P&G to double recycled content at home

Procter & Gamble Company (P&G) is to more than double the amount of recycled plastics in its packaging for household cleaning brands in Europe by early 2020.

P&G brands Fairy, Flash and Viakal will increase the use of recycled plastics to 9,000 tonnes of post-consumer resin and post-industrial resin, replacing virgin plastics in the supply chain. This is equal to the amount of waste generated by 6.5 million Europeans per day.

In total, 300 million bottles across P&G’s European household cleaning brands will be converted annually to either 100 per cent recycled or partially-recycled plastics. Additionally, all surface cleaning wipes will be made of 100 per cent recycled fibre.

This is a key milestone in helping to reach P&G’s Ambition 2030 commitment of reducing the amount of virgin plastics in all packaging by 50 per cent by 2030.

“We are proud of this significant milestone across our cleaning products as we know with our immense scale, we can create a positive impact,” said Elvan Onal, P&G’s vice president for home care products in Europe. “Our work in minimising our footprint goes beyond just the bottle – through our Life Cycle Assessment (LCA), we look holistically at our impact from product design to transit to consumer use, all the way through to end of life to ensure we are responsible stewards of our resources from beginning to end.”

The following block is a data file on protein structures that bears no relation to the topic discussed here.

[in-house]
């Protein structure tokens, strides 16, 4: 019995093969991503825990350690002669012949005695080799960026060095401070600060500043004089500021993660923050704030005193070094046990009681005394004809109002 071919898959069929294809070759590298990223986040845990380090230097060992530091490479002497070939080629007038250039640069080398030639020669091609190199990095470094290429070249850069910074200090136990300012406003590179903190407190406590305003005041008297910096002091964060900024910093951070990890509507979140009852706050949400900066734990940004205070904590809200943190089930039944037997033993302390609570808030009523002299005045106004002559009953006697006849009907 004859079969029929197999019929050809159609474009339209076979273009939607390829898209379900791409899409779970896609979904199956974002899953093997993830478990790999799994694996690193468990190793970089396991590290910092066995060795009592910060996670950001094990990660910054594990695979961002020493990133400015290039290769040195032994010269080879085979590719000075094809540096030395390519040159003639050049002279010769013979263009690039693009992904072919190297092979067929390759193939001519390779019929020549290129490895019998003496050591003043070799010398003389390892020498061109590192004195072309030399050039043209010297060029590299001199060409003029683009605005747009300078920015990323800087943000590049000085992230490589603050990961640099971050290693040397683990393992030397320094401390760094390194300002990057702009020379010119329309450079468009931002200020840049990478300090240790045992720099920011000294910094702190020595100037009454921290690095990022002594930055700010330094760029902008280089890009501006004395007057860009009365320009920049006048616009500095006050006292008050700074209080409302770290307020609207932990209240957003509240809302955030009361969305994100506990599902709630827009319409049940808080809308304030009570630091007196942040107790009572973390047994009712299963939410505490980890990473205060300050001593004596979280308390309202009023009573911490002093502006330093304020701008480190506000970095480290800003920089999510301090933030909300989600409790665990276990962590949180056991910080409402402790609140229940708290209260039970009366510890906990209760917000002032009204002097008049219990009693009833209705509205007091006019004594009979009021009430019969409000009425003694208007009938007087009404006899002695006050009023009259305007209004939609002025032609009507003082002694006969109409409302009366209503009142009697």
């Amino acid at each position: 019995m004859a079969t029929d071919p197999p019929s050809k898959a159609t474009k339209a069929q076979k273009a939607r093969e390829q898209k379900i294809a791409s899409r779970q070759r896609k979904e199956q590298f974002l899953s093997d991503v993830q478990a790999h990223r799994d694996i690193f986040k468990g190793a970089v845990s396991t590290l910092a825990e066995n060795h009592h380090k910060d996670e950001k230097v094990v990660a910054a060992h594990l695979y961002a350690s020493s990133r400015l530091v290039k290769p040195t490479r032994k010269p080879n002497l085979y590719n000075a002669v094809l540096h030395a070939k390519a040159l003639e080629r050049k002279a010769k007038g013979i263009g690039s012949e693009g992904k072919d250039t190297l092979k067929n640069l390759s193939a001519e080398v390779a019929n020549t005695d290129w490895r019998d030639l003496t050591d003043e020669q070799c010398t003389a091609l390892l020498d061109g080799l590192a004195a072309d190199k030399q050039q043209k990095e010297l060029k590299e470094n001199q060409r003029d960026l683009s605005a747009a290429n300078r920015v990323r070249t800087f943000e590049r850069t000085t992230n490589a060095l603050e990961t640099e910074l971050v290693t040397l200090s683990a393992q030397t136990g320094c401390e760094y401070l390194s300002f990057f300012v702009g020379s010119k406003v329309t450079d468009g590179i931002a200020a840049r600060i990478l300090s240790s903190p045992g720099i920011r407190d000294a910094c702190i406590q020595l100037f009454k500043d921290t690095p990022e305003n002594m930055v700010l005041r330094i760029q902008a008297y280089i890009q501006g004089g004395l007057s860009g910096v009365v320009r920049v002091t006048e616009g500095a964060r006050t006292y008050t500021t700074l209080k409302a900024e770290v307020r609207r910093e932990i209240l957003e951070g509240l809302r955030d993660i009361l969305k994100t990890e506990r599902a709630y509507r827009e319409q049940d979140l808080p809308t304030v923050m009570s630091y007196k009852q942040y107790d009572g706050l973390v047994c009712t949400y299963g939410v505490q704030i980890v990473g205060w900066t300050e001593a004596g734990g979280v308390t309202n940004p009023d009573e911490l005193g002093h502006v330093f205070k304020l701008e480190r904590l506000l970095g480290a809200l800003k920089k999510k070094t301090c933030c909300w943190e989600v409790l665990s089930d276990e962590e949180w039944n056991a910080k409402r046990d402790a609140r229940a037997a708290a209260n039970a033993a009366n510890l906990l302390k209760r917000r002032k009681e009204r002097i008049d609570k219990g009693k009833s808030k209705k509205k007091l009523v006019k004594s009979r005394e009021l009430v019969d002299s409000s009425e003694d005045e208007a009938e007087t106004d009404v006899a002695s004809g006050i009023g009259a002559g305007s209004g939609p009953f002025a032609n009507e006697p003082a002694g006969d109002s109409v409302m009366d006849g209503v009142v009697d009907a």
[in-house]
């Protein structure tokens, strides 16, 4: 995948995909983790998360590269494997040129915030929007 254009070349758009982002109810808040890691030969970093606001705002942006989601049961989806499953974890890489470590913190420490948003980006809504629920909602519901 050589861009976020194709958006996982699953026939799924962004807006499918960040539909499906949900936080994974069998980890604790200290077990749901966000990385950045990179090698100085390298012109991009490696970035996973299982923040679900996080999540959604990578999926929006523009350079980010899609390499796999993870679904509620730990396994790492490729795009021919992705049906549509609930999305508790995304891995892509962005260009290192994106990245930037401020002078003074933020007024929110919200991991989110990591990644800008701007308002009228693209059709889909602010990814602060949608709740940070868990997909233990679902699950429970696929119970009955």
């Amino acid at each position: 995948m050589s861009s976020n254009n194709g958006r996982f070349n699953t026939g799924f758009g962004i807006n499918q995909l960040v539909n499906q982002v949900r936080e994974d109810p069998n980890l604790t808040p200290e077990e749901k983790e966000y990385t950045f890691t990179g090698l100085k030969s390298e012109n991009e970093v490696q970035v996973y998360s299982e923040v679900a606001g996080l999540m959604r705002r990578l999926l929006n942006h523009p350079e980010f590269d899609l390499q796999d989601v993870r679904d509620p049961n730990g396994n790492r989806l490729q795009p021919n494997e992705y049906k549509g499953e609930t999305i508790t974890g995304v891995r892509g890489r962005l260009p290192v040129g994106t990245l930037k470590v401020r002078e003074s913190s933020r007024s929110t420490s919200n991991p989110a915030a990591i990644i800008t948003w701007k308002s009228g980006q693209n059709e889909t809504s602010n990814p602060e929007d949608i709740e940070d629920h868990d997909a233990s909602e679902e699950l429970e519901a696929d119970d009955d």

It was identified through LCA findings that the biggest footprint reduction opportunity for home care cleaning products is during the consumer in-use phase, when high amounts of water may be used at home, and often at high temperatures.

Therefore, P&G household cleaning product formulas have been optimised to work at low temperatures. In fact, UK consumers wash dishes on average at 47 deg C: by using Fairy at lower temperatures, consumers can cut their carbon footprint by up to 50 per cent. Similarly, 90 per cent of UK consumers wash their floor with warm or hot water: Flash is designed to deliver brilliant cleaning at low temperatures, allowing consumers to save on energy.